Copper Core With Copper Chill Plate Runs Better Than Water in Steel

Researchers were mildly surprised by recent experimental results that showed that the performance of a non-watered copper-alloy core attached to a copper-alloy chill plate was nearly identical to the performance of a normally watered copper-alloy core.

Mold engineers frequently encounter designs where core areas cannot be cooled with the direct application of water. Copper alloys have been used for non-watered core sections of the mold for years, but there are no widely accepted guidelines to aid the engineer.

Researchers at Western Michigan University designed an experiment to measure the performance of various combinations of solid core materials and chill plate materials and compared them to the typical watered core used in the industry. Copper cores and stainless steel cores were each attached to a copper-alloy chill plate and a P-20 chill plate and then compared.

Copper Core With Copper Chill Plate Performed Comparably To Watered Copper Core

The warpage in parts molded using various cooling strategies The warpage in parts molded using various cooling strategies.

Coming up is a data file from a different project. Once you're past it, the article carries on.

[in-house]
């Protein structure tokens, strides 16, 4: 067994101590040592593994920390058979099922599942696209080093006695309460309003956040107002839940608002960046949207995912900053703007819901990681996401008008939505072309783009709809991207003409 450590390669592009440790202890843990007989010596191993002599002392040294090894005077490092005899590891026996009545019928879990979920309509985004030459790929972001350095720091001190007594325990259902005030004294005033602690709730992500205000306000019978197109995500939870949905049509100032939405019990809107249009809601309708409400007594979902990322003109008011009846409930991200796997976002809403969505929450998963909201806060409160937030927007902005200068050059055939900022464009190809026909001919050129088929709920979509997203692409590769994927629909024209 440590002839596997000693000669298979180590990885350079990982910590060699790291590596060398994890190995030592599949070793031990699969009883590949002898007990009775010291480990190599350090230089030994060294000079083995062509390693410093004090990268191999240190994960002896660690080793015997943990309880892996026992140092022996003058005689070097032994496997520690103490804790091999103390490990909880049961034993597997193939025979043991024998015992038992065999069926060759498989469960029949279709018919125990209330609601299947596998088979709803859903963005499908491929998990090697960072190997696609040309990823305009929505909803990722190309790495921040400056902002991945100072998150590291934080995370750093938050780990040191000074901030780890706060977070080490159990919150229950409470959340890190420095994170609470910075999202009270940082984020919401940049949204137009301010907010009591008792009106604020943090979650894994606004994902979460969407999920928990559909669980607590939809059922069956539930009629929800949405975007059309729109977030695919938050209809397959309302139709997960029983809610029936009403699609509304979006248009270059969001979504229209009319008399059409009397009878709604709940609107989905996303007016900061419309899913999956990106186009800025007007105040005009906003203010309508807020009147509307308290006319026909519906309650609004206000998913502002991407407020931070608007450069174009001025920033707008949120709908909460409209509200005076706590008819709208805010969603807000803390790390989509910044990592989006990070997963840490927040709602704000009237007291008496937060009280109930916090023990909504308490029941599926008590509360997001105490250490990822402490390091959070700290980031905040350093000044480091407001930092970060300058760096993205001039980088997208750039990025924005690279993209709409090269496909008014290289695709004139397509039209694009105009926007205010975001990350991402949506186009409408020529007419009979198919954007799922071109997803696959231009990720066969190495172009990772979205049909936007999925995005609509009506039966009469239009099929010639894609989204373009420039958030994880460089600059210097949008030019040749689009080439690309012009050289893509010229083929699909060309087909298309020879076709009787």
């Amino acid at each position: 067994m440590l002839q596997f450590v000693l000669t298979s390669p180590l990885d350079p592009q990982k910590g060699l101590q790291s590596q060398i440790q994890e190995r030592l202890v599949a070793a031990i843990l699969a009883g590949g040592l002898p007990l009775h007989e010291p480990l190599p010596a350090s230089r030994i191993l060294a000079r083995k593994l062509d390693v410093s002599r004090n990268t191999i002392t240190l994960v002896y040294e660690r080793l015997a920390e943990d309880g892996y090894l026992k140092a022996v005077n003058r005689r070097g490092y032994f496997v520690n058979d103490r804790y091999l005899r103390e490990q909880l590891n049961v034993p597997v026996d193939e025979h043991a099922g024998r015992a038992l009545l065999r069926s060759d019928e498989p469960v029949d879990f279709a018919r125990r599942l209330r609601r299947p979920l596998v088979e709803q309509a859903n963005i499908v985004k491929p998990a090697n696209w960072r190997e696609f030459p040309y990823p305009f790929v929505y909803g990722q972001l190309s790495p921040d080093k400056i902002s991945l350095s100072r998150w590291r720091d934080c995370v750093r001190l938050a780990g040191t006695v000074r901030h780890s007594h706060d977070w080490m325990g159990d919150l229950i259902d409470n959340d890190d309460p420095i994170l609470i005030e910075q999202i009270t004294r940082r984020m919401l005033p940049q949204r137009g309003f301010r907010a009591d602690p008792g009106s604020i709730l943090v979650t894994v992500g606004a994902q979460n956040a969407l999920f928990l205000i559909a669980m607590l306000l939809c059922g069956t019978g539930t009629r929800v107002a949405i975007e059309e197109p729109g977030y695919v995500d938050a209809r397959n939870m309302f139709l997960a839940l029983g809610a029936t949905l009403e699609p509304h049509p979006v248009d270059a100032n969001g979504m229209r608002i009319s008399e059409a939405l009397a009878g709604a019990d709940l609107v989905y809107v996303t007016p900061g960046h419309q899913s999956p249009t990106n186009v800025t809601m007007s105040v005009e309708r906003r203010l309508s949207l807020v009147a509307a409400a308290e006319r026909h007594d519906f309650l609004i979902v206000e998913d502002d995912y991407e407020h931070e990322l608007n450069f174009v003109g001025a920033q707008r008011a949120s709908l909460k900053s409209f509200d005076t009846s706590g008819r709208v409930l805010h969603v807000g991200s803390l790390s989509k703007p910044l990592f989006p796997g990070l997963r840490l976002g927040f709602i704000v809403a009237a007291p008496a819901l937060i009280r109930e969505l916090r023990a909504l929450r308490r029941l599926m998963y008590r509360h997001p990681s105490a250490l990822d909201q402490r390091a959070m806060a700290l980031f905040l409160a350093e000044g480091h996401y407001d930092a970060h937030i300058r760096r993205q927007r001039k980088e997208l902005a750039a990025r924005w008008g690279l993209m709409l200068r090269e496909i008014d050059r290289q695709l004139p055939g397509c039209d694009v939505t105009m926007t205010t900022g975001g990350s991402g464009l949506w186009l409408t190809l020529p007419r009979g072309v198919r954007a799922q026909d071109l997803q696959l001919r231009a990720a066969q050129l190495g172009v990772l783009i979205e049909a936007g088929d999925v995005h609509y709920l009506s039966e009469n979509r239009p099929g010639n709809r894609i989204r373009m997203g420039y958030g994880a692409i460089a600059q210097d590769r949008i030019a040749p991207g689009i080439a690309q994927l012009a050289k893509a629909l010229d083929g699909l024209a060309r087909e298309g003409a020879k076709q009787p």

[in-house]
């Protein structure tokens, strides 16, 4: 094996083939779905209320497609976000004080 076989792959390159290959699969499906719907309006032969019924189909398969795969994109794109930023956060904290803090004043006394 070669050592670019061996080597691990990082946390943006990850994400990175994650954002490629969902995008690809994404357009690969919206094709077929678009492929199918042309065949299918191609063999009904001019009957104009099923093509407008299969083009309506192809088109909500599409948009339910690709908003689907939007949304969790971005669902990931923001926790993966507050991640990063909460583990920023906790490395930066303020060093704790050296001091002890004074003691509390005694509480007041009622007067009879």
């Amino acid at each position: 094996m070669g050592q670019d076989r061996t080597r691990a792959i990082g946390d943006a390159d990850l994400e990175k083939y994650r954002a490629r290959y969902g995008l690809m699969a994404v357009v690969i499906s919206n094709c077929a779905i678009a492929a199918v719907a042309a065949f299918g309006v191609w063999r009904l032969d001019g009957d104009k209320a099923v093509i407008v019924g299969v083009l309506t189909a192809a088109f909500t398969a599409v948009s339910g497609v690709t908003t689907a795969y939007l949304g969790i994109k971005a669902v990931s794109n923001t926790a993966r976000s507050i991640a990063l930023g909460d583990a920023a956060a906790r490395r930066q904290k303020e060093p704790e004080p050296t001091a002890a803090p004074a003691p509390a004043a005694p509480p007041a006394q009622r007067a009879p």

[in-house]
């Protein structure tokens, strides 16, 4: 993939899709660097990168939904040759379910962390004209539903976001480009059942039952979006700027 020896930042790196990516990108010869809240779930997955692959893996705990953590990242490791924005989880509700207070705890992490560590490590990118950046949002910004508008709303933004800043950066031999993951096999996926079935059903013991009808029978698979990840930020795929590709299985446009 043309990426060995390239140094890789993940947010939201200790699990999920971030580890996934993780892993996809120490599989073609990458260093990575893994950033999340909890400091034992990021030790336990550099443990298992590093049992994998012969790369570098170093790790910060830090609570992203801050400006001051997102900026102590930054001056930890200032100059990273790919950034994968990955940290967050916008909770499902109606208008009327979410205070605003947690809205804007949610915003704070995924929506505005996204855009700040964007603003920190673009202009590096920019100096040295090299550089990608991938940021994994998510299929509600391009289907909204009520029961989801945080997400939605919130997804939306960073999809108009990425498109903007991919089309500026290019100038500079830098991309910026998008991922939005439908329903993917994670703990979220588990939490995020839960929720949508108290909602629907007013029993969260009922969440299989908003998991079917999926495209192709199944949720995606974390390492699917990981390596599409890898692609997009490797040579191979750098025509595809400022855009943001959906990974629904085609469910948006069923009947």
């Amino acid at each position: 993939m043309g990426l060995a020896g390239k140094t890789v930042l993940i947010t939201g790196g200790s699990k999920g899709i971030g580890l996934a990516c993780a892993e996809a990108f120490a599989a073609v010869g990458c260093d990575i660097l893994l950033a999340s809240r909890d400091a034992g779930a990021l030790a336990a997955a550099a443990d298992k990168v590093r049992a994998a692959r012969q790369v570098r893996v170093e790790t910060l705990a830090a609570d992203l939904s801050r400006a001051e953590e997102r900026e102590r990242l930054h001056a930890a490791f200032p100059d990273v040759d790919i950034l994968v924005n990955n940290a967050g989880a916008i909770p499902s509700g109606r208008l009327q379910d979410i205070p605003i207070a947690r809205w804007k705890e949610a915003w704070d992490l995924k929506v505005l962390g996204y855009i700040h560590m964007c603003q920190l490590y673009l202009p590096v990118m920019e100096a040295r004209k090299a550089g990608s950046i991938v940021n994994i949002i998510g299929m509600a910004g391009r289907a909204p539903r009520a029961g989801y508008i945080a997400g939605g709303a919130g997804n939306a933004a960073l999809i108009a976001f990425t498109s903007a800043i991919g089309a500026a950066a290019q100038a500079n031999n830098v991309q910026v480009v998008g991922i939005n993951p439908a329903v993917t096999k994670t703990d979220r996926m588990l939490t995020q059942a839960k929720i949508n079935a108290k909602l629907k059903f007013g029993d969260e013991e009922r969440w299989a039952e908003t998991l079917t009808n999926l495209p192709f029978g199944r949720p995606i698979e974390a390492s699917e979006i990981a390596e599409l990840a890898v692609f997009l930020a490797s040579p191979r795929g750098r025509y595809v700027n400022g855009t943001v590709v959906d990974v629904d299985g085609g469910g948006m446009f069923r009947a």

Performance of each combination was evaluated by measuring the warpage of the parts as the cooling time was reduced. The figures show the warpage and the cooling time and core temperature for several cooling strategies.

As expected, the solid steel core with secondary cooling was the least effective. Using a copper-alloy core with a chill plate reduced the warpage but not the cycle time.

Copper Alloy Cores Reduce Operating Temperatures And Cycle Times

Cycle time follows core temperatures Cycle time follows core temperatures.

Because the combination of the solid copper-alloy core with the copper-alloy chill plate is much more effective than a watered steel core, non-watered cores can be used with confidence in situations where getting water to a core is difficult or impossible.